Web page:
5. Conclusions

In this study, we investigated how various rainfall pre-processing methods could impact hydrological model performance. Thanks to the latest high-resolution and high-quality, gridded rainfall dataset, it was possible to measure such impact on calibration and validation of a semi-distributed model SWAT. The accompanying so-called ‘compensation’ due to model parameterisation was also studied by comparing the three distinctive models calibrated with different rainfall pre-processing methods: the centroid point estimate method (CPEM), the grid area method (GAM) and the grid point method (GPM). The models were further cross-validated over different periods to isolate the changes in performances due to model calibration (parameterisation) and the input rainfall data from different pre-processing methods. Several important points can be concluded in the following categories:
(1) The quality of the CEH-GEAR dataset and the GAM/GPM processing method. It has been shown the GEH-GEAR data are consistent with the gauge measurements with R2 greater than 0.98 for all sub-catchments; thus, can work as a reliable source for model calibration and validation. Based upon this dataset, both GAM and the GPM methods are theoretically better than the default CPEM used by SWAT, as they either take the average of the grid values or use the centroid grid value within the catchment, compared with the CPEM method using values of the gauge, which may sit outside and even farther from the catchment in question.
(2) Impact on model calibration. Both the GAM and GPM methods can improve model calibration by a considerable margin against the default setting, especially for those sub-catchments less well calibrated, e.g., with low NSE. One of such examples is the Brynkinalt Weir sub-catchment, which obtains NSE values of 0.54 from CPEM, 0.66 from GAM and 0.65 from GPM, respectively. The improvements are not as large in the smaller catchment where the rainfall distribution representativeness issue is less dominant. A remarkable finding is that the difference among the models calibrated using the three distinctive methods, in terms of parameterisation, are not as significant as we initially expected. The variation in calibrated model parameters among the models is small, although there are changes to the sensitivities of some parameters, e.g., those parameters associated with the surface runoff process become more sensitive when using GAM or GPM.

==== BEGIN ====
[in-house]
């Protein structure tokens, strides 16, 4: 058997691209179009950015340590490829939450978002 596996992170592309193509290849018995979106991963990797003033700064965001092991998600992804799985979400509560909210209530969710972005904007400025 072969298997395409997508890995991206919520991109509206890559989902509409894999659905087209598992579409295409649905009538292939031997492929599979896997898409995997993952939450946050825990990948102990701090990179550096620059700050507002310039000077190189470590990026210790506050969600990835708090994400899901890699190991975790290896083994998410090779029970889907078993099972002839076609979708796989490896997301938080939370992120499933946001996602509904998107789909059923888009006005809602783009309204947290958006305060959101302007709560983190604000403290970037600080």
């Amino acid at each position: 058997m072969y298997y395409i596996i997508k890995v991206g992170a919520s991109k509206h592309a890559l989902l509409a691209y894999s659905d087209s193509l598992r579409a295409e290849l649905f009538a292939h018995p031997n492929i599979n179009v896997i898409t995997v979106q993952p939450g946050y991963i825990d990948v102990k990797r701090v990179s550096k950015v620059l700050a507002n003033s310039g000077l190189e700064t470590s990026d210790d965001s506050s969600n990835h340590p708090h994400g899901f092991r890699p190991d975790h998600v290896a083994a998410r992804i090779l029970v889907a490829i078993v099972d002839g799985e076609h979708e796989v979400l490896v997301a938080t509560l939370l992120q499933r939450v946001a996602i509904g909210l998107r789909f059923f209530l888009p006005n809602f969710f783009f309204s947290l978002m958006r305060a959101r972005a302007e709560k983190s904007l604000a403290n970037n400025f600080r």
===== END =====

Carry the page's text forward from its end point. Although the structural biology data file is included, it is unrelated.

(3) Impact on cross-validation and practical implication. Six sub-catchments with nine combinations of calibration-validation using three different pre-processing methods are tested. Nash–Sutcliffe index and R2 are employed to measure the performance of the simulations at the six sub-catchments. Besides, simulated monthly flow and its cumulative at the Brynkinalt Weir station are checked against the observations. As expected, those models calibrated and validated using the same better pre-processing methods, e.g., GAM or GPM score the best. However, it is remarkable to find that a less-well-calibrated model due to the use of an inferior pre-processing method, such as CPEM, can do equally well when fed with better-pre-processed data, such as GAM or GPM during validation. In other words, it is the quality of the rainfall input data that dominates the cross-validation performance instead of how a model is calibrated. An accompanying implication is that in practice, a model previously calibrated with low-quality rainfall data can still use high-quality rainfall inputs when they become available at later times without having to be re-calibrated, which is often limited by the length of data.